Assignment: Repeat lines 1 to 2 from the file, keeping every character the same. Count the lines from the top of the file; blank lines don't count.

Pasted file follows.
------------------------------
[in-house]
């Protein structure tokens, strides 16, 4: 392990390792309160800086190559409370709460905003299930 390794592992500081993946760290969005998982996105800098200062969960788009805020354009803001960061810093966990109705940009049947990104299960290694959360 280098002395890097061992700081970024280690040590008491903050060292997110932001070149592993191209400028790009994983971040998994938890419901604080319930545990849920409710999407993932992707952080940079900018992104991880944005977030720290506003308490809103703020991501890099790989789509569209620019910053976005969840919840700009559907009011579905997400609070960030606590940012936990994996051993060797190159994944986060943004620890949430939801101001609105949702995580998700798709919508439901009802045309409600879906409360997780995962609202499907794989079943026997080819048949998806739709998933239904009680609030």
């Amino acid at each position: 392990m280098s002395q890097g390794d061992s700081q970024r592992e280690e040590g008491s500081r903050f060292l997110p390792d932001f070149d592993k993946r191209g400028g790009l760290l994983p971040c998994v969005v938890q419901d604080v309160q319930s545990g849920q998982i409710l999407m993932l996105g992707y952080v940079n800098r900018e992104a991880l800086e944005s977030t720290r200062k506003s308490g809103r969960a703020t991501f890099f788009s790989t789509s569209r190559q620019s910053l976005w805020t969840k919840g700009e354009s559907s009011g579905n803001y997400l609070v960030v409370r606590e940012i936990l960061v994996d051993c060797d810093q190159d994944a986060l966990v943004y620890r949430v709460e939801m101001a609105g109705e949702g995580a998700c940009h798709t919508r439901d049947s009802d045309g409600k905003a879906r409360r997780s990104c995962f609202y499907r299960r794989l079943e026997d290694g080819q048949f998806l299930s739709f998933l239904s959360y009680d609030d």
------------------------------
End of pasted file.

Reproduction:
[in-house]
């Protein structure tokens, strides 16, 4: 392990390792309160800086190559409370709460905003299930 390794592992500081993946760290969005998982996105800098200062969960788009805020354009803001960061810093966990109705940009049947990104299960290694959360 280098002395890097061992700081970024280690040590008491903050060292997110932001070149592993191209400028790009994983971040998994938890419901604080319930545990849920409710999407993932992707952080940079900018992104991880944005977030720290506003308490809103703020991501890099790989789509569209620019910053976005969840919840700009559907009011579905997400609070960030606590940012936990994996051993060797190159994944986060943004620890949430939801101001609105949702995580998700798709919508439901009802045309409600879906409360997780995962609202499907794989079943026997080819048949998806739709998933239904009680609030």